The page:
Tom Sandler has long campaigned for his mother to receive greater distinction in Canada, noting that neither the Junos nor the Canadian Walk of Fame has recognized her. The timing seemed ideal last year, on Ruth’s centenary, or even this year, with Sinatra’s 100th birthday in December. Still, Sandler won’t give up.
Granata, meanwhile, believes Ruth’s legacy belongs within the “pantheon” of songwriting pioneers. “Any songwriter would give their eye teeth to have one song performed by Frank Sinatra. But to have two songs that Frank not only performed but continued to perform and made standards out of is a pretty amazing accomplishment.”
“She’s already achieved more than a plaque. She found a way into your heart,” Andy Kim, the Canadian singer-songwriter behind the hit “Sugar, Sugar,” contends. “What she created was beyond manmade. The song is beyond those awards.”
Though she never again matched her success with Sinatra, Ruth did enjoy one last moment in the spotlight. In the mid-1950s, a parade of loved ones surprised her during filming of the NBC show This Is Your Life – including her young sons. Ruth clutched at her hair and quipped, “I wish I knew. I’d have had a bleach.”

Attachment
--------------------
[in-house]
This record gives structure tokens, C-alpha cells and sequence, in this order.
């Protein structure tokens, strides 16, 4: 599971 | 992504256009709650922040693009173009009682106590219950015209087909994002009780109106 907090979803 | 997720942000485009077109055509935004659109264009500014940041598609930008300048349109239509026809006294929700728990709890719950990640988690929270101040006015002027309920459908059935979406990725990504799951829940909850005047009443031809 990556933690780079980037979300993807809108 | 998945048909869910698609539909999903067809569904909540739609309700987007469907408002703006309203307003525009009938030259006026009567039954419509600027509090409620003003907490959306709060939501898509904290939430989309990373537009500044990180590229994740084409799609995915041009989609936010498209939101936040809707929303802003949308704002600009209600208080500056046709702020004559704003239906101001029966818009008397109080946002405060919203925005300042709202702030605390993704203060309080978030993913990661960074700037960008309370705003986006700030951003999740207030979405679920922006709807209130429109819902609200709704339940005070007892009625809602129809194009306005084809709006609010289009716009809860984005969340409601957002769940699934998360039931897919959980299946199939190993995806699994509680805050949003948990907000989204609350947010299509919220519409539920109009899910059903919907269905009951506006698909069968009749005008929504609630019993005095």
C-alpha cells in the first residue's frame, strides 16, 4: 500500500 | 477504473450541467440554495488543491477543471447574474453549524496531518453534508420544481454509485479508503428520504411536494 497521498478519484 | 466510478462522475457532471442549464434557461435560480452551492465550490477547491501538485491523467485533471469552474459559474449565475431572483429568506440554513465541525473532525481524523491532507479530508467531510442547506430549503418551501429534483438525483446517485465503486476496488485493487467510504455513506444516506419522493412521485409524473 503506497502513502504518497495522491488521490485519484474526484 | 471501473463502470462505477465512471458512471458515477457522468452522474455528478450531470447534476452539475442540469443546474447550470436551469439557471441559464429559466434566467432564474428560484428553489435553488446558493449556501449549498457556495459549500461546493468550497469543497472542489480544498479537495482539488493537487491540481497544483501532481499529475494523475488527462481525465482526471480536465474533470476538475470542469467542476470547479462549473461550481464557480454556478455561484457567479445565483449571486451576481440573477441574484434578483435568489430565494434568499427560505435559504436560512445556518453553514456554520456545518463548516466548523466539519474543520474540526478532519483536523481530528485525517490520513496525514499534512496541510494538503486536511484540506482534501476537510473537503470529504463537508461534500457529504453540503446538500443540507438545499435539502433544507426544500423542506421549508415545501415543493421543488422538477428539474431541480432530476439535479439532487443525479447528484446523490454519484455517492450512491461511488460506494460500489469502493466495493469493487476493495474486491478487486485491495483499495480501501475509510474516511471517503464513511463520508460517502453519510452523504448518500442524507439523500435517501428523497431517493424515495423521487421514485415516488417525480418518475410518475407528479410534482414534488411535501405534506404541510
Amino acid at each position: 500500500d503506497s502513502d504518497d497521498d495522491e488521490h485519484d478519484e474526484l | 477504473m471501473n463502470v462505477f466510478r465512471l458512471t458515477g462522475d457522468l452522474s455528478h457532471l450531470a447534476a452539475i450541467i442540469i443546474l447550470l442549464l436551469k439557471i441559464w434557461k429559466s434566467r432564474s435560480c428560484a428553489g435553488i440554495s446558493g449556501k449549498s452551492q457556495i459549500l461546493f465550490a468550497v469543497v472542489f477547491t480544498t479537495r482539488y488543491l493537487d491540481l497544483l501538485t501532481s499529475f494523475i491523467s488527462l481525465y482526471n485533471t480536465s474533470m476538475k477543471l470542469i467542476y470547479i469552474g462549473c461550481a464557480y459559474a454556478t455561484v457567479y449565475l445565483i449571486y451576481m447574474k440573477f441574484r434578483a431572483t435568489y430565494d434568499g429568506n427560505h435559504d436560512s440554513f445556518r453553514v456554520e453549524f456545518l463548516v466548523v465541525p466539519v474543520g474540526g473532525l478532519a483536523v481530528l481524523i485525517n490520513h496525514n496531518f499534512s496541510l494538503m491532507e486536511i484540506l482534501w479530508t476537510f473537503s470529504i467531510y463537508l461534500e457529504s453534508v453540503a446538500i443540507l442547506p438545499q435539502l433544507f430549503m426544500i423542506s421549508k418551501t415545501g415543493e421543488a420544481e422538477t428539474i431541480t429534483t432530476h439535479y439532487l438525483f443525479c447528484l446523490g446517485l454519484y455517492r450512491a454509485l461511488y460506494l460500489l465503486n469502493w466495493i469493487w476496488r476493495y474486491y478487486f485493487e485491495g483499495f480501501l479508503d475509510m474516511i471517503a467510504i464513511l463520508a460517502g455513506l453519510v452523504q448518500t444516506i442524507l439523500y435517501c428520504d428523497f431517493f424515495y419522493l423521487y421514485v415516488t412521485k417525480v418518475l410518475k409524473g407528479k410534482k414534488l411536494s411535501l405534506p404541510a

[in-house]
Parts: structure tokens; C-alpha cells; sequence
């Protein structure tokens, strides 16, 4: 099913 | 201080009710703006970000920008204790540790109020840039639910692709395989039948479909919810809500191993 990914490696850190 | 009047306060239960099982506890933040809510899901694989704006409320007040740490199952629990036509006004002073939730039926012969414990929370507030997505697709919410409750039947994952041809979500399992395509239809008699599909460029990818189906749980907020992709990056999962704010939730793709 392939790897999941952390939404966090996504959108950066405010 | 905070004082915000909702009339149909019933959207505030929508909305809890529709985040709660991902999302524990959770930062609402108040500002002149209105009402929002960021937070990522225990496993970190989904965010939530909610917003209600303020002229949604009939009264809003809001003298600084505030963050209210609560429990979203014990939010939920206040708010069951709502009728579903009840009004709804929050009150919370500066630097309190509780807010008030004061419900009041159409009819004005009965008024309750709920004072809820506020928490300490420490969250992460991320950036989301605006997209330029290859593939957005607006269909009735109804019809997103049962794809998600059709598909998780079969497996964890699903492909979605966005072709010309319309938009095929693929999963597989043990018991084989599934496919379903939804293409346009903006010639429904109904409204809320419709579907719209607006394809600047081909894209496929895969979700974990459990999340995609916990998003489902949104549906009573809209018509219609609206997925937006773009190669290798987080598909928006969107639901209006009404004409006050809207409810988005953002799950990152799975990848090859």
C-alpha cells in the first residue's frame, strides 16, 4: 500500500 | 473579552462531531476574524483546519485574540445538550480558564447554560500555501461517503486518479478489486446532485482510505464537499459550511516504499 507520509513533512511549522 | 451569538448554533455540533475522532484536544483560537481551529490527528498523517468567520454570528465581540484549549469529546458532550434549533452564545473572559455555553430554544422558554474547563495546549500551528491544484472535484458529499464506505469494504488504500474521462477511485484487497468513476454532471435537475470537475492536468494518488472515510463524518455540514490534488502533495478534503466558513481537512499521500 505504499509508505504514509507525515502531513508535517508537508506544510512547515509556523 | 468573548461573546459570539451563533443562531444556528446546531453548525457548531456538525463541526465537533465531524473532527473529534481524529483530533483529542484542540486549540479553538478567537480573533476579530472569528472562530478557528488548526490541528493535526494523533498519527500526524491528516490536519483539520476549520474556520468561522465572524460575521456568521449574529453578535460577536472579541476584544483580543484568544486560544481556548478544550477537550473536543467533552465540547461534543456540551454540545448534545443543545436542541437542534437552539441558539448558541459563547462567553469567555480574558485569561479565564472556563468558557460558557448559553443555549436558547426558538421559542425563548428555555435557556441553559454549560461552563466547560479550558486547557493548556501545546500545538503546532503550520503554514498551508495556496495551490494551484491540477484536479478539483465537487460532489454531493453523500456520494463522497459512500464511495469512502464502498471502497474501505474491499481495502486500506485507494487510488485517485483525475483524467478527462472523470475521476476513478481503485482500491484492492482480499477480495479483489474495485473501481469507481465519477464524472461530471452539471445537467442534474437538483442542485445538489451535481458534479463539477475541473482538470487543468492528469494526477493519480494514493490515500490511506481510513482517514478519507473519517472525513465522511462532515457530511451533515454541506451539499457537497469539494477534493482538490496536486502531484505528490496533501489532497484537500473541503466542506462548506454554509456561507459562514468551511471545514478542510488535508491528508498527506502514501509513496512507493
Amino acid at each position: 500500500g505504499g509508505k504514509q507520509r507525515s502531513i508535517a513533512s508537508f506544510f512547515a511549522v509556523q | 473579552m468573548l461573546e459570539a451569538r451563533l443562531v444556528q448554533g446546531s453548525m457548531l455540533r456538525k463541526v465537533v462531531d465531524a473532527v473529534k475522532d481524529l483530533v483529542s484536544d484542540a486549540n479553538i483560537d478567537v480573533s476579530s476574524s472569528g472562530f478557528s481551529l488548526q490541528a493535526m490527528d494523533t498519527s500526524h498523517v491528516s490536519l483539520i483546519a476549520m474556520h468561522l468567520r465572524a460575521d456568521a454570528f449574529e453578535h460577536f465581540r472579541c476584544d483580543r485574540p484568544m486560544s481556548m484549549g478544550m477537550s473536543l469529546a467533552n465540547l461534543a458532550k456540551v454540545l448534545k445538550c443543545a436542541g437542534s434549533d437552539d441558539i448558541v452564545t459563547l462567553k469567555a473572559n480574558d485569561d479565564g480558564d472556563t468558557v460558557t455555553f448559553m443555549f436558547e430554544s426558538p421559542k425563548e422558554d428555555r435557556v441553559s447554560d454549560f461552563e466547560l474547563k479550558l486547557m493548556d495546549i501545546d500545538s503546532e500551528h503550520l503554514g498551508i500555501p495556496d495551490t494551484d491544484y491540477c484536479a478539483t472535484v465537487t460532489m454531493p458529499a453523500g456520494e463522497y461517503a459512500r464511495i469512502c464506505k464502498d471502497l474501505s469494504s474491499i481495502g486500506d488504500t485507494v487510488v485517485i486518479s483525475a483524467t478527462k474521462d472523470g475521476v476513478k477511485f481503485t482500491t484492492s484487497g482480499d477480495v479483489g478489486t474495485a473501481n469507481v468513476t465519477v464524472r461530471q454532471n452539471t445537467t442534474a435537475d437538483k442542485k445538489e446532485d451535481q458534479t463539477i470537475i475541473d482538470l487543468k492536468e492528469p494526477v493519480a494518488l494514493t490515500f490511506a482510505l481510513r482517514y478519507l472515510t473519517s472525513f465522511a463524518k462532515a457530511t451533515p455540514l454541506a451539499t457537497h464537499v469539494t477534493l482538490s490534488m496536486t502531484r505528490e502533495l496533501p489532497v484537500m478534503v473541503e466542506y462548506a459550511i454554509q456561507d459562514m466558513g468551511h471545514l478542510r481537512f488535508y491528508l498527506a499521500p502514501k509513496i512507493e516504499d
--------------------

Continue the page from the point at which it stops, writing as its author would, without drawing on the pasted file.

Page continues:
That crowded TV set proved that neither songwriting nor even Sinatra truly resolved the heartbreak of her first husband’s death. Ruth’s commercial success was merely a means to the truer, more personal end.
“I think that she understood, somewhere, her heart needed to be filled, and it was in finding love again and … having children,” Kim says. “That’s the best song.”
Her sons leapt into her arms. The television cameras rolled. The host continued with the show. And Ruth Lowe smiled again.